When was the last time you sent or received a hand-written thank you? As we rely more and more on technology for communication, the act of writing out a thank you note is becoming a lost art. Don’t let it die!
hero_image_alt_text===pen writing out "thank you"
The two most common times lawmakers hear from their constituents are when they need something or when they’re upset about something. If all you heard at your job was complaint after complaint, I’m sure you’d wonder if it was worth the time and effort you put into doing your job. Wouldn’t you like your good deeds to be noticed and acknowledged? So would they - especially at the state and local levels.
Sure, you can send a thank you via email, but that can be dismissed and deleted as quickly as you sent it. A hand-written thank you, however, lets your lawmakers know that you truly appreciate their time, consideration, or vote enough that you’ve taken time out of your day to sit down and thank them personally. This small act can help to keep your name or issue on their radar, especially during a busy session.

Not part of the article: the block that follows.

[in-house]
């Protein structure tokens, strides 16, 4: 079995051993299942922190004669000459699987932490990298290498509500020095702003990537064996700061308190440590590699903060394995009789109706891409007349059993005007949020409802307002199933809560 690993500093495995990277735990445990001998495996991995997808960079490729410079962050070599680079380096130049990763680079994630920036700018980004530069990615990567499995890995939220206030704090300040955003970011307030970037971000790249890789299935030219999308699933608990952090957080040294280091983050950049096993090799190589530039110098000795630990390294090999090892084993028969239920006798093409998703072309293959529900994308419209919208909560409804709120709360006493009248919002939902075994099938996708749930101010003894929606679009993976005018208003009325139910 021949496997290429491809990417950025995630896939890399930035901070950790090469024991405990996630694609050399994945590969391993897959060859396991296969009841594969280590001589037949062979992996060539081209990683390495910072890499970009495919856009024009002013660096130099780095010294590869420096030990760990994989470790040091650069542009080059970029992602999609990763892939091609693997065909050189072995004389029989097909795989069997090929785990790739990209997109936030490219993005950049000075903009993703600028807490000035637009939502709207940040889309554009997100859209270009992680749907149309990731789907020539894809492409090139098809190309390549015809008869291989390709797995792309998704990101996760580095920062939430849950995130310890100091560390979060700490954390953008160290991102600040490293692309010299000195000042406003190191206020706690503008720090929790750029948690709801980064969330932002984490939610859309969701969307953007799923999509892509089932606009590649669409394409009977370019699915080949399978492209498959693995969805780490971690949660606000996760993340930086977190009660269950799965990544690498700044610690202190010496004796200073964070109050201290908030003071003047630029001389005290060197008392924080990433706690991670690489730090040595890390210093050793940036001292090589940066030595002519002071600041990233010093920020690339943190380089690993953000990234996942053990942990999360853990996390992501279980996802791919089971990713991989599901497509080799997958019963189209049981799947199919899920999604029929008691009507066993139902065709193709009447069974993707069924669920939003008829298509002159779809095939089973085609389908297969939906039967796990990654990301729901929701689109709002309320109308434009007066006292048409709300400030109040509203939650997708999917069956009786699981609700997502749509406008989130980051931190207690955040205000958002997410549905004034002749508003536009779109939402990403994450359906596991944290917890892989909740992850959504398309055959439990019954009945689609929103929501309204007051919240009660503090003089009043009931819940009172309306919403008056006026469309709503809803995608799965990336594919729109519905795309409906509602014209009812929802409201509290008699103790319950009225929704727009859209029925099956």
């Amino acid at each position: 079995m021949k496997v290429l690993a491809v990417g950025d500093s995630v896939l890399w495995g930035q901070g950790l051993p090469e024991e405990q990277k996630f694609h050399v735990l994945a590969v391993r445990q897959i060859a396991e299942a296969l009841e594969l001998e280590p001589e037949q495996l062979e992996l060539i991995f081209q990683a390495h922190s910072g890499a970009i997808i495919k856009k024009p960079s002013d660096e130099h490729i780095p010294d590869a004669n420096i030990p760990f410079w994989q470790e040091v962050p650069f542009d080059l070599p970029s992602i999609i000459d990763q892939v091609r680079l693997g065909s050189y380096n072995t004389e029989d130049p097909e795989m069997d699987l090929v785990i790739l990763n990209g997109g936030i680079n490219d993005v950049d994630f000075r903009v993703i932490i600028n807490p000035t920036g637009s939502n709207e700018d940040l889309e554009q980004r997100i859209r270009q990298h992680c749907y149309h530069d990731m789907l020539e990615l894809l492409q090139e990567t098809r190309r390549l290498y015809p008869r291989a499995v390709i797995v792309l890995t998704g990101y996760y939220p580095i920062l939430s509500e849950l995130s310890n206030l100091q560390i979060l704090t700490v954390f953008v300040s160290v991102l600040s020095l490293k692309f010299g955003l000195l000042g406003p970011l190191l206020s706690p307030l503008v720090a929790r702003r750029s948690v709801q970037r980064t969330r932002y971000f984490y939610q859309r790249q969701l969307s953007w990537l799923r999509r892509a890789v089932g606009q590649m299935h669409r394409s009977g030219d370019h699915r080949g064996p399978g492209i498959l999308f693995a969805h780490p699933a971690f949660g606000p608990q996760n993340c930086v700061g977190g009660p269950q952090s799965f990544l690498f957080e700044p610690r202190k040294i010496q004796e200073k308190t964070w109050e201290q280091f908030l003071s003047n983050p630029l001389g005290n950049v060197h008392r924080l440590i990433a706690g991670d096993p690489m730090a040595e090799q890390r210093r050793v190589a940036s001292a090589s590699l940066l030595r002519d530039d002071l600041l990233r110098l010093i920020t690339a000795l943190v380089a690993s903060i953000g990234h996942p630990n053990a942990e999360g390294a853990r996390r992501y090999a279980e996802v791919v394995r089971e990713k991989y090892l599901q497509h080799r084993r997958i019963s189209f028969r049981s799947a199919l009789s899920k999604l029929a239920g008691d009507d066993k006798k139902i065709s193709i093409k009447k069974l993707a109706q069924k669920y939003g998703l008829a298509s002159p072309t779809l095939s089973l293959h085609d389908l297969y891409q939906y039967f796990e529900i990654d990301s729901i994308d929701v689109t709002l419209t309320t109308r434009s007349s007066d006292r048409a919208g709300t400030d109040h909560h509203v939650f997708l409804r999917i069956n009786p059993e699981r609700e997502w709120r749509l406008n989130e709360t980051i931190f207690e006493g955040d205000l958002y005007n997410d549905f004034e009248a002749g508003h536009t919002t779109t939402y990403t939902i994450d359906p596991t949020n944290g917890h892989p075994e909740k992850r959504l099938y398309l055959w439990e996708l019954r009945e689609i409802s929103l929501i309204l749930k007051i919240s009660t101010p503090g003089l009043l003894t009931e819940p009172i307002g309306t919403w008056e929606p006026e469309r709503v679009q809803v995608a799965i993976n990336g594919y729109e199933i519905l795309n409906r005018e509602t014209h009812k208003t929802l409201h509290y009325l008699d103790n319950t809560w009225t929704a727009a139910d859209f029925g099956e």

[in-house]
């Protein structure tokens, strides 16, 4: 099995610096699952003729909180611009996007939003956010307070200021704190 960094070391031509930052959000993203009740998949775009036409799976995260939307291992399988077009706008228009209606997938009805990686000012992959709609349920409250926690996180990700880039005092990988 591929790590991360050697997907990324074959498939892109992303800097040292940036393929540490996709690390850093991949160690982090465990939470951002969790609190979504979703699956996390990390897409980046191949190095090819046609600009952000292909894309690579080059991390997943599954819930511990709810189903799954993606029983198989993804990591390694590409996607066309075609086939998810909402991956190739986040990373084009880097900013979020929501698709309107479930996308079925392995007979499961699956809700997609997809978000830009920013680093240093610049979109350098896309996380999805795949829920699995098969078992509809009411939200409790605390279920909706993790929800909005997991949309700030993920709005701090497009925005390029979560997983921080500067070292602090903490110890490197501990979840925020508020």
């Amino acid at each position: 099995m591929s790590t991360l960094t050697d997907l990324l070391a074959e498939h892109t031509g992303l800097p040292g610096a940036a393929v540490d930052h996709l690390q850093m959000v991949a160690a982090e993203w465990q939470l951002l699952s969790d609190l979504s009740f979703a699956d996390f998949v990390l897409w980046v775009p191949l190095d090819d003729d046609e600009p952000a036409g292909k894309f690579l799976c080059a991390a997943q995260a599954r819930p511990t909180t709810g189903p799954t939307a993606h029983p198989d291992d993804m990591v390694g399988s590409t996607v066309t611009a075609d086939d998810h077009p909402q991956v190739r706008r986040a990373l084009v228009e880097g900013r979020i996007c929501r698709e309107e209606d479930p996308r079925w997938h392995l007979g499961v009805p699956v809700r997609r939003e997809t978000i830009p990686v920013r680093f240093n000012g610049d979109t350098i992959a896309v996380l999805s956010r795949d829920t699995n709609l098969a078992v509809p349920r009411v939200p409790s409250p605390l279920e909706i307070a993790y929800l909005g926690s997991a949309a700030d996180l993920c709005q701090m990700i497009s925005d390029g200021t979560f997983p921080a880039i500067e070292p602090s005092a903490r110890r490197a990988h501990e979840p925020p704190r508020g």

Now the real question: What do you say? Whether you haven't sent a thank you note to a lawmaker in a long time or you have never sent one before, there are three key elements to hit for a successful message:
- Thank them for their time, consideration, or vote. If you met with them, remind them when.
- List the key points you discussed. Include any follow up you offered to provide.
- Close with a final thank you.
That’s it. Short and sweet.
A quick, clear message of thanks will let your lawmakers know that you appreciate what they’re doing, you’re grateful for their time, and you’re paying attention to what is going on within your state or community.